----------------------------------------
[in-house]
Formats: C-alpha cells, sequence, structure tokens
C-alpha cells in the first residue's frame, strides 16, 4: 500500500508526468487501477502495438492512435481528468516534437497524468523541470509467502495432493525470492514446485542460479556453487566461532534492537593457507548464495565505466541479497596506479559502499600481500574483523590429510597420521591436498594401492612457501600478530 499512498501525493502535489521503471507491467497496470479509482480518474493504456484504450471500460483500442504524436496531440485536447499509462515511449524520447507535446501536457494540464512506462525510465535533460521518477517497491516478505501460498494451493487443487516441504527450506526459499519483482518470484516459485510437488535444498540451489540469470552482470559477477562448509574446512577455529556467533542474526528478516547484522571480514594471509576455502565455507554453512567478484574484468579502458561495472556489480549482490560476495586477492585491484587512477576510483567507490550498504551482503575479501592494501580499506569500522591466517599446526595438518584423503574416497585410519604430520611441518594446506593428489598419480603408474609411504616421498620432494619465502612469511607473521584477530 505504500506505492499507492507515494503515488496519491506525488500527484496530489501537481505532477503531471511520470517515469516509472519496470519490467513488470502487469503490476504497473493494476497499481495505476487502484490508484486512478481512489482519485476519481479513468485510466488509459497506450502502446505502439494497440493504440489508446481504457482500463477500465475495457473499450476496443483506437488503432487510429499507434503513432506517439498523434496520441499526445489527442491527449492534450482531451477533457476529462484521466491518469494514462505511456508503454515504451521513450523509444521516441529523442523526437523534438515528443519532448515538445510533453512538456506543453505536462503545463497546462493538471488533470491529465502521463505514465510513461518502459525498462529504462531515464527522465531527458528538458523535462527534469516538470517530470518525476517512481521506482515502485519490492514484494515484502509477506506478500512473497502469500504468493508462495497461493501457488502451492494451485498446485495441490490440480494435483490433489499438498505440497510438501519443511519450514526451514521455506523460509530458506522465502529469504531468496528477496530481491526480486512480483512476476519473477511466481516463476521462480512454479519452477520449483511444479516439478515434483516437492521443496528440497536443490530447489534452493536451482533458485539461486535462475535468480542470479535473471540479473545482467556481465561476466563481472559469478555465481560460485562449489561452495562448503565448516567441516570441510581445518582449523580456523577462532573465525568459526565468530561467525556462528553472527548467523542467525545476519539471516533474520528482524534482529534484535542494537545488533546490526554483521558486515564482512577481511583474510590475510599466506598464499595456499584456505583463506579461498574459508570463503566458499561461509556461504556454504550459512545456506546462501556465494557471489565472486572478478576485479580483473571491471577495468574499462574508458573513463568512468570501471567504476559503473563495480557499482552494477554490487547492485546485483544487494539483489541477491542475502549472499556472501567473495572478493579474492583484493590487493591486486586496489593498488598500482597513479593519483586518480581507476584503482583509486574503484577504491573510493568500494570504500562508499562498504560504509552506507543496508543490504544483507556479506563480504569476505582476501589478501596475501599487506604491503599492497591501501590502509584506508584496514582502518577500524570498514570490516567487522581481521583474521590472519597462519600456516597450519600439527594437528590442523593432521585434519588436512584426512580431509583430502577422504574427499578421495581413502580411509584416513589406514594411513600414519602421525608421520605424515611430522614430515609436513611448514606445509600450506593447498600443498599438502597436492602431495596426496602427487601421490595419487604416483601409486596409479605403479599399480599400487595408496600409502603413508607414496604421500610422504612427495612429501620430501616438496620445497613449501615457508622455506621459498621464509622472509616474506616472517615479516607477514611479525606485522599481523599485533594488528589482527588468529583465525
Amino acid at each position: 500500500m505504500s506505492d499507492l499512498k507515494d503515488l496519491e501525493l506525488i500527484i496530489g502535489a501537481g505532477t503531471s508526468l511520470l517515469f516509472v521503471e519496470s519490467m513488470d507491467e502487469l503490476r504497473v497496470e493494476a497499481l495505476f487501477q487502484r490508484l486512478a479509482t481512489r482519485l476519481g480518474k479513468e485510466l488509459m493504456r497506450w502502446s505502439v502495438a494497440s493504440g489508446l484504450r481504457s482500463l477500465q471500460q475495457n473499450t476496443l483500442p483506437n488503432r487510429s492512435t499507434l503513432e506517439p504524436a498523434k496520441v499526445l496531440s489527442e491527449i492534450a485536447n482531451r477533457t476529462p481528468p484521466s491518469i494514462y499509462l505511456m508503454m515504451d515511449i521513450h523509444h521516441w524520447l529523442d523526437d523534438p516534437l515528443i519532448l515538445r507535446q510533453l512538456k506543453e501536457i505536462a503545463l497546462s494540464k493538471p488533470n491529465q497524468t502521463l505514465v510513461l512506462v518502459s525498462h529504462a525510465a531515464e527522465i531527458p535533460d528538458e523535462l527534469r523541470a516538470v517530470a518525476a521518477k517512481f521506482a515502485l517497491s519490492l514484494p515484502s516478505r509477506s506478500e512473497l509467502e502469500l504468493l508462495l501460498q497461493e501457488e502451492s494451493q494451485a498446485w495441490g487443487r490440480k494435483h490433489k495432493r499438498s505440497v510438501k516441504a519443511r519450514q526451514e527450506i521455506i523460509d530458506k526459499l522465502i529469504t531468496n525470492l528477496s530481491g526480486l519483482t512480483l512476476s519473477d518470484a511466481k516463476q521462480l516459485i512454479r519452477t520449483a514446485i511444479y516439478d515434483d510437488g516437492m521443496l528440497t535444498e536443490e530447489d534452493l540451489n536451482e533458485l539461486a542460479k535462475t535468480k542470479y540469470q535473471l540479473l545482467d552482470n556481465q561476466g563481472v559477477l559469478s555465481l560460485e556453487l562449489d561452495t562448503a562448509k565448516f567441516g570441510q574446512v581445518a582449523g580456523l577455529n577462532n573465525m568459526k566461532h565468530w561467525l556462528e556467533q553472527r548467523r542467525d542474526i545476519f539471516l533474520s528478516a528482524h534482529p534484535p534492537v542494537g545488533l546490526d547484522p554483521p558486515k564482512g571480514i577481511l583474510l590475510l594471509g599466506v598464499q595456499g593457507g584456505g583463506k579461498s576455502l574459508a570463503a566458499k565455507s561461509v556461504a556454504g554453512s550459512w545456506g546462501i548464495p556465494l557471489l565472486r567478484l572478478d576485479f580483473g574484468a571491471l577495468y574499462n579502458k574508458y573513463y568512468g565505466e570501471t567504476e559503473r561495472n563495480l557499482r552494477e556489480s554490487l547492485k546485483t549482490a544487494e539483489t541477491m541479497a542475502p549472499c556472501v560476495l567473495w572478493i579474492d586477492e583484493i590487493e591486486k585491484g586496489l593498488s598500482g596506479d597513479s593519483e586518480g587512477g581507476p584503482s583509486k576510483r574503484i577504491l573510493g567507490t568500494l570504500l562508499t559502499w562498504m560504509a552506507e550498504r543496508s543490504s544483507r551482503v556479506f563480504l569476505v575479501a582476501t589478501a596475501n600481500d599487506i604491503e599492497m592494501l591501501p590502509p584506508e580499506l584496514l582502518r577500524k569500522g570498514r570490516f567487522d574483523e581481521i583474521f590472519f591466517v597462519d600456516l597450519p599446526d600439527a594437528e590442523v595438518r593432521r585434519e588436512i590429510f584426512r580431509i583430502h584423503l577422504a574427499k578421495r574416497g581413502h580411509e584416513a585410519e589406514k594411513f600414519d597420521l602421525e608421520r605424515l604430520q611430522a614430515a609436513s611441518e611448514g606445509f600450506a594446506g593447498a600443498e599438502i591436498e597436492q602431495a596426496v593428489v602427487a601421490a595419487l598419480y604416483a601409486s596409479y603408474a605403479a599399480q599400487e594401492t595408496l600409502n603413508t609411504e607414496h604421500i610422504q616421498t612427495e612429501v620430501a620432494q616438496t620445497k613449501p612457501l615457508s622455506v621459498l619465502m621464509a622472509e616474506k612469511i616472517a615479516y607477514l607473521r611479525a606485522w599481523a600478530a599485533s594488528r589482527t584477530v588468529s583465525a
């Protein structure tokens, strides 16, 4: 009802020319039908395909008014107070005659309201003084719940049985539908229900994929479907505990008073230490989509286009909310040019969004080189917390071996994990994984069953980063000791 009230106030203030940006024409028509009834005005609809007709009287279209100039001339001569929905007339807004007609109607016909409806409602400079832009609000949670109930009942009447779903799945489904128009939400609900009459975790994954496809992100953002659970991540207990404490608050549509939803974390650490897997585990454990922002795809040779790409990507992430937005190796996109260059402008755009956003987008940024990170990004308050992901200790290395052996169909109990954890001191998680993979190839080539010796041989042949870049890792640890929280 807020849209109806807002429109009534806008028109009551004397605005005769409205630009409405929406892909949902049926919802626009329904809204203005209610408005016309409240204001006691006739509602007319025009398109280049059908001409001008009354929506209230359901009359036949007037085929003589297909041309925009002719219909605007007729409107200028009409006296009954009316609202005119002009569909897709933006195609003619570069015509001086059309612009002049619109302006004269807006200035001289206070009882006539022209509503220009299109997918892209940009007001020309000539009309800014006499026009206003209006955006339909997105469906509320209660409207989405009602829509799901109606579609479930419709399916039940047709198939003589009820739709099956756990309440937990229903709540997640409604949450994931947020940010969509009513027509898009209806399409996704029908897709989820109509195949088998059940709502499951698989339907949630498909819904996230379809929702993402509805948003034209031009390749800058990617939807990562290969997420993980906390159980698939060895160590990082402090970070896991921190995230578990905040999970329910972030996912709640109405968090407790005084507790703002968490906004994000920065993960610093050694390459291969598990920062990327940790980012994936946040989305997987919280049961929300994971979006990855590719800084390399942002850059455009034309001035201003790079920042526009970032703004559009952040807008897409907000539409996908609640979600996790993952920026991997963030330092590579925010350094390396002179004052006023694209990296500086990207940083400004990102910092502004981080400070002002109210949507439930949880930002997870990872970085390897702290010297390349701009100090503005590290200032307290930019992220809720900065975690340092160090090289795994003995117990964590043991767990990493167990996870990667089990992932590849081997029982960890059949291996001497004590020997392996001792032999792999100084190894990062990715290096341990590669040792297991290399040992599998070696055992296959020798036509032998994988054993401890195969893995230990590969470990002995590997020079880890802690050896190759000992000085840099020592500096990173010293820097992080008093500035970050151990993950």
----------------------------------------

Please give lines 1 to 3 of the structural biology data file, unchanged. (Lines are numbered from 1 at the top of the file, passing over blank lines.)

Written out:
[in-house]
Formats: C-alpha cells, sequence, structure tokens
C-alpha cells in the first residue's frame, strides 16, 4: 500500500508526468487501477502495438492512435481528468516534437497524468523541470509467502495432493525470492514446485542460479556453487566461532534492537593457507548464495565505466541479497596506479559502499600481500574483523590429510597420521591436498594401492612457501600478530 499512498501525493502535489521503471507491467497496470479509482480518474493504456484504450471500460483500442504524436496531440485536447499509462515511449524520447507535446501536457494540464512506462525510465535533460521518477517497491516478505501460498494451493487443487516441504527450506526459499519483482518470484516459485510437488535444498540451489540469470552482470559477477562448509574446512577455529556467533542474526528478516547484522571480514594471509576455502565455507554453512567478484574484468579502458561495472556489480549482490560476495586477492585491484587512477576510483567507490550498504551482503575479501592494501580499506569500522591466517599446526595438518584423503574416497585410519604430520611441518594446506593428489598419480603408474609411504616421498620432494619465502612469511607473521584477530 505504500506505492499507492507515494503515488496519491506525488500527484496530489501537481505532477503531471511520470517515469516509472519496470519490467513488470502487469503490476504497473493494476497499481495505476487502484490508484486512478481512489482519485476519481479513468485510466488509459497506450502502446505502439494497440493504440489508446481504457482500463477500465475495457473499450476496443483506437488503432487510429499507434503513432506517439498523434496520441499526445489527442491527449492534450482531451477533457476529462484521466491518469494514462505511456508503454515504451521513450523509444521516441529523442523526437523534438515528443519532448515538445510533453512538456506543453505536462503545463497546462493538471488533470491529465502521463505514465510513461518502459525498462529504462531515464527522465531527458528538458523535462527534469516538470517530470518525476517512481521506482515502485519490492514484494515484502509477506506478500512473497502469500504468493508462495497461493501457488502451492494451485498446485495441490490440480494435483490433489499438498505440497510438501519443511519450514526451514521455506523460509530458506522465502529469504531468496528477496530481491526480486512480483512476476519473477511466481516463476521462480512454479519452477520449483511444479516439478515434483516437492521443496528440497536443490530447489534452493536451482533458485539461486535462475535468480542470479535473471540479473545482467556481465561476466563481472559469478555465481560460485562449489561452495562448503565448516567441516570441510581445518582449523580456523577462532573465525568459526565468530561467525556462528553472527548467523542467525545476519539471516533474520528482524534482529534484535542494537545488533546490526554483521558486515564482512577481511583474510590475510599466506598464499595456499584456505583463506579461498574459508570463503566458499561461509556461504556454504550459512545456506546462501556465494557471489565472486572478478576485479580483473571491471577495468574499462574508458573513463568512468570501471567504476559503473563495480557499482552494477554490487547492485546485483544487494539483489541477491542475502549472499556472501567473495572478493579474492583484493590487493591486486586496489593498488598500482597513479593519483586518480581507476584503482583509486574503484577504491573510493568500494570504500562508499562498504560504509552506507543496508543490504544483507556479506563480504569476505582476501589478501596475501599487506604491503599492497591501501590502509584506508584496514582502518577500524570498514570490516567487522581481521583474521590472519597462519600456516597450519600439527594437528590442523593432521585434519588436512584426512580431509583430502577422504574427499578421495581413502580411509584416513589406514594411513600414519602421525608421520605424515611430522614430515609436513611448514606445509600450506593447498600443498599438502597436492602431495596426496602427487601421490595419487604416483601409486596409479605403479599399480599400487595408496600409502603413508607414496604421500610422504612427495612429501620430501616438496620445497613449501615457508622455506621459498621464509622472509616474506616472517615479516607477514611479525606485522599481523599485533594488528589482527588468529583465525